Chambliss
     Chiesa
     Coats
     Coburn
     Corker
     Cornyn
     Crapo
     Cruz
     Enzi
     Fischer
     Flake
     Graham
     Grassley
     Hatch
     Heller
     Hoeven
     Inhofe
     Isakson
     Johanns
     Johnson (WI)
     Kirk
     Lee
     McCain
     McConnell
     Paul
     Portman
     Risch
     Roberts
     Rubio
     Scott
     Sessions
     Shelby
     Thune
     Toomey
     Vitter
     Wicker

                             NOT VOTING--2

     Hirono
     Moran
       
  The motion was agreed to.
  Mrs. MURRAY. Mr. President, I move to reconsider the vote and I move 
to lay that motion on the table.
  The motion to lay on the table was agreed to.
  The PRESIDING OFFICER. The Senator from Washington.
  Mrs. MURRAY. Mr. President, I want to let all Senators know that we 
have made tremendous progress on the transportation and housing bill. 
We intend to make more progress next week. We are going to stay in 
morning business this afternoon. We have a few issues we are working 
out through the weekend. We will be back at this next week.
  I wish to thank all of the Members who have worked very hard with us 
this week, and I look forward to working with them again next week.
  The PRESIDING OFFICER. The Senator from Maine.
  Ms. COLLINS. Mr. President, I too wish to comment on the progress we 
have made this week. We have been considering this appropriations bill 
under regular order. We have actually cleared several amendments today. 
We have had some votes. We have defeated a motion to recommit the bill 
to committee so that we can proceed to go forward.
  Senator Murray and I will be here on Monday, ready and open for 
business. We will start sequencing amendments.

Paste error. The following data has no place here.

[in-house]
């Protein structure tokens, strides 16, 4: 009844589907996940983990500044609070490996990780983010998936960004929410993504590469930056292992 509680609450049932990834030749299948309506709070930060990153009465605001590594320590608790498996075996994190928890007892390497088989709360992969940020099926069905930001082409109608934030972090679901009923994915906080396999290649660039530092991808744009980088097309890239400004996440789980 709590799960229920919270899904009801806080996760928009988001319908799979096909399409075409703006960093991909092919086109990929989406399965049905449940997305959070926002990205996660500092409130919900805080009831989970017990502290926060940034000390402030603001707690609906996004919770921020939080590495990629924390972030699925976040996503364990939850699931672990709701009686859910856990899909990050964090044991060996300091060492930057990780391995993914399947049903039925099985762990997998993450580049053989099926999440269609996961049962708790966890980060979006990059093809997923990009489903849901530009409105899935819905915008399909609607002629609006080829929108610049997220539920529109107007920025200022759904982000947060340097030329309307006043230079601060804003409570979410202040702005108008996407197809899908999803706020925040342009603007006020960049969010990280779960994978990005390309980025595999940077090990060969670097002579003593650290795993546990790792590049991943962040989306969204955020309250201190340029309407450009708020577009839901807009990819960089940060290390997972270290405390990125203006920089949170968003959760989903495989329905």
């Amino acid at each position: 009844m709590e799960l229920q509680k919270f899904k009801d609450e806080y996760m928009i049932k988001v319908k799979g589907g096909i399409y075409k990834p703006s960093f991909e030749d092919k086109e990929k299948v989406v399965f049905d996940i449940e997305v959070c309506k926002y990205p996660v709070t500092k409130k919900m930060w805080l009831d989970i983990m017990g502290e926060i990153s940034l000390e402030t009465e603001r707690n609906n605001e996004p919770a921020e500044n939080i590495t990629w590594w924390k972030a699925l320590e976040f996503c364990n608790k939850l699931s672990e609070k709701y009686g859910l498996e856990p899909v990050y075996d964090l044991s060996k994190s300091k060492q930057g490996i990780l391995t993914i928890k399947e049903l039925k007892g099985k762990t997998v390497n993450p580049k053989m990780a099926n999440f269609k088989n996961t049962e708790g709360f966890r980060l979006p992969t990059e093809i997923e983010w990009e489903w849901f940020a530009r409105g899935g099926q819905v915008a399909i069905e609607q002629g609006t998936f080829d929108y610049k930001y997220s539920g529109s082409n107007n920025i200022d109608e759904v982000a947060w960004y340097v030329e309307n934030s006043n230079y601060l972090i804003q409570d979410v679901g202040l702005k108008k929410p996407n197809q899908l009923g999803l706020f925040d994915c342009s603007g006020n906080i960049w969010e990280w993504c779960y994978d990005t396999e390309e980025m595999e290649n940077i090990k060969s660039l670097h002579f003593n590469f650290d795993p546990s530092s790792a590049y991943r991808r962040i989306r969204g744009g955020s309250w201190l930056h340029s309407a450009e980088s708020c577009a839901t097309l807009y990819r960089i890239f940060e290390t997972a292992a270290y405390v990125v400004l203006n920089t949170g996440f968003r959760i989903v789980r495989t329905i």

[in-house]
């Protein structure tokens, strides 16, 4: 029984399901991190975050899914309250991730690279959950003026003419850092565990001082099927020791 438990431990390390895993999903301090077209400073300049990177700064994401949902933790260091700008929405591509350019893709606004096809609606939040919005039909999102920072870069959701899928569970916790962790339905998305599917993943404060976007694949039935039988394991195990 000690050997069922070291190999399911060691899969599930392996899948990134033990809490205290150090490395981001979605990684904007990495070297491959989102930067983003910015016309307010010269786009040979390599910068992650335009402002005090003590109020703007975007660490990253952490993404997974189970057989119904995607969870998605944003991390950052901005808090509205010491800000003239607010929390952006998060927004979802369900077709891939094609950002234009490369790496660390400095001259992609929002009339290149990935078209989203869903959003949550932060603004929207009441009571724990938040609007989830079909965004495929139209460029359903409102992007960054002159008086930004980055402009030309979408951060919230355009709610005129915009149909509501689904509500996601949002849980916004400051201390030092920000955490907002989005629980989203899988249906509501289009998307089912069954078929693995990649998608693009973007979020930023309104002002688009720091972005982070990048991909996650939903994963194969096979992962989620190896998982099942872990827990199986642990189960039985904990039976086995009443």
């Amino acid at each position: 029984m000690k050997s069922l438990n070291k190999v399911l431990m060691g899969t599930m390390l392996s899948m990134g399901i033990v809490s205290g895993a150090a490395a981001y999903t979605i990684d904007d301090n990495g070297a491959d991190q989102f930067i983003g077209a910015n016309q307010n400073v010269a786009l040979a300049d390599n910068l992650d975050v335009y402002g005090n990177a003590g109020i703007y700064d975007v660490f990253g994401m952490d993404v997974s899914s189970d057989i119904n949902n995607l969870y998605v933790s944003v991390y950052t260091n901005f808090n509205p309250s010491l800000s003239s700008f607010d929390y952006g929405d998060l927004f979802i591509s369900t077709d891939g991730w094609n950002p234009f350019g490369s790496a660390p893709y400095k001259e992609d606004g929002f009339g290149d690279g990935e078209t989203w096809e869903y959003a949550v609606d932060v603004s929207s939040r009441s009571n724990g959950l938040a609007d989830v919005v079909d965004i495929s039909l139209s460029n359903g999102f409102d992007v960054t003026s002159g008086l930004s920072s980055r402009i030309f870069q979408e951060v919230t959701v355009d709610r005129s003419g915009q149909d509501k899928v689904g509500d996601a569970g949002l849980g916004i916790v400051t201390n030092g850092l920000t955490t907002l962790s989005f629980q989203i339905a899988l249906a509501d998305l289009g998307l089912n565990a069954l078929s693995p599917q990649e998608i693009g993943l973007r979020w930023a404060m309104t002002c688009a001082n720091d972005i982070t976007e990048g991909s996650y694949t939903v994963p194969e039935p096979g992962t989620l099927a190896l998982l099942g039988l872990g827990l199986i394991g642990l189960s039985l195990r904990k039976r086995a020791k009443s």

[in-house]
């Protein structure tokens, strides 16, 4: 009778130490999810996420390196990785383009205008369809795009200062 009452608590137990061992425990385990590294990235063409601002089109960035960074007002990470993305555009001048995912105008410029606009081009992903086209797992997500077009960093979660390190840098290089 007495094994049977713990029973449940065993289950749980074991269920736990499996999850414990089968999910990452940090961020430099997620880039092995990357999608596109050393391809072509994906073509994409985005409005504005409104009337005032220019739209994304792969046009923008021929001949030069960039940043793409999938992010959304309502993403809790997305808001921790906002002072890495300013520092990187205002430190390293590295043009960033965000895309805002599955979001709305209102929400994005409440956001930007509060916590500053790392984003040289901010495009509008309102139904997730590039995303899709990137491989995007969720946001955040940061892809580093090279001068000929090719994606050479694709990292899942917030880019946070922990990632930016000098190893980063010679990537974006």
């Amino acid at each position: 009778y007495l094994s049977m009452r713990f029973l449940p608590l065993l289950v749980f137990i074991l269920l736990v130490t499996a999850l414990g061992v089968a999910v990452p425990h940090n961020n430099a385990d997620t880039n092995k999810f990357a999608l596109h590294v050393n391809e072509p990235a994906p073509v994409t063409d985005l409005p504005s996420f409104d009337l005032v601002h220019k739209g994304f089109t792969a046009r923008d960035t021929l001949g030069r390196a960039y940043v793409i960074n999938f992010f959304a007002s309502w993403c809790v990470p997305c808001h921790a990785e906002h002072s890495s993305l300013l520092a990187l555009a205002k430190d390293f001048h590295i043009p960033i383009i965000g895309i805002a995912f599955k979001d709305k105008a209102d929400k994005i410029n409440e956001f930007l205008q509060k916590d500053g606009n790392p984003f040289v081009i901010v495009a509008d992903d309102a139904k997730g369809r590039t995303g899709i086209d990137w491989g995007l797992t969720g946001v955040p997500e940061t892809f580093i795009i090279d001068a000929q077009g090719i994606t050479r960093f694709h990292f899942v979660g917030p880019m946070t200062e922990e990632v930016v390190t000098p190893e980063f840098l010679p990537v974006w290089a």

[[Page S5948]]

I hope Members on both sides of the aisle will approach this bill in a 
cooperative spirit with respect to further rights of Senators to offer 
their amendments and get votes, and that we will not see Members 
drawing lines in the sand or deciding that they are going to block 
action going forward because I think this bill could be a model of how 
we should operate.
  Thank you, Mr. President.


                           Amendment No. 1744

  Mr. LEAHY. Mr. President, on Tuesday, the Senate adopted an amendment 
offered by the junior Senator from Louisiana, which effectively imposes 
a lifetime ban on individuals who have been convicted of certain 
serious crimes from obtaining Federal housing assistance. Today is a 
new legislative day, and many of us in this body may have already moved 
on to the next meeting, the next issue, the next vote. But as I have 
reflected on that amendment, I am concerned the direction these types 
of amendments are taking us.
  I had significant concerns with the lack of notice given to Senators 
about the amendment offered by Senator Vitter, and the speed with which 
a vote was scheduled. In the span of roughly 90 minutes, the amendment 
was filed, made pending, and set for a rollcall vote. This amendment 
was never considered by the relevant subcommittee in the markup of the 
bill, nor vetted for unintended consequences.
  I am deeply concerned about what the sort of amendment offered by the 
junior Senator from Louisiana says about us as a Senate, and as a 
Nation. Following on the heels of a similar amendment offered by 
Senator Vitter on the farm bill, I expect that similar amendments will 
be filed and offered on virtually every future bill. This has to stop.
  In our system of justice, when someone is convicted of a crime and 
serves a sentence, I believe that person deserves a second chance and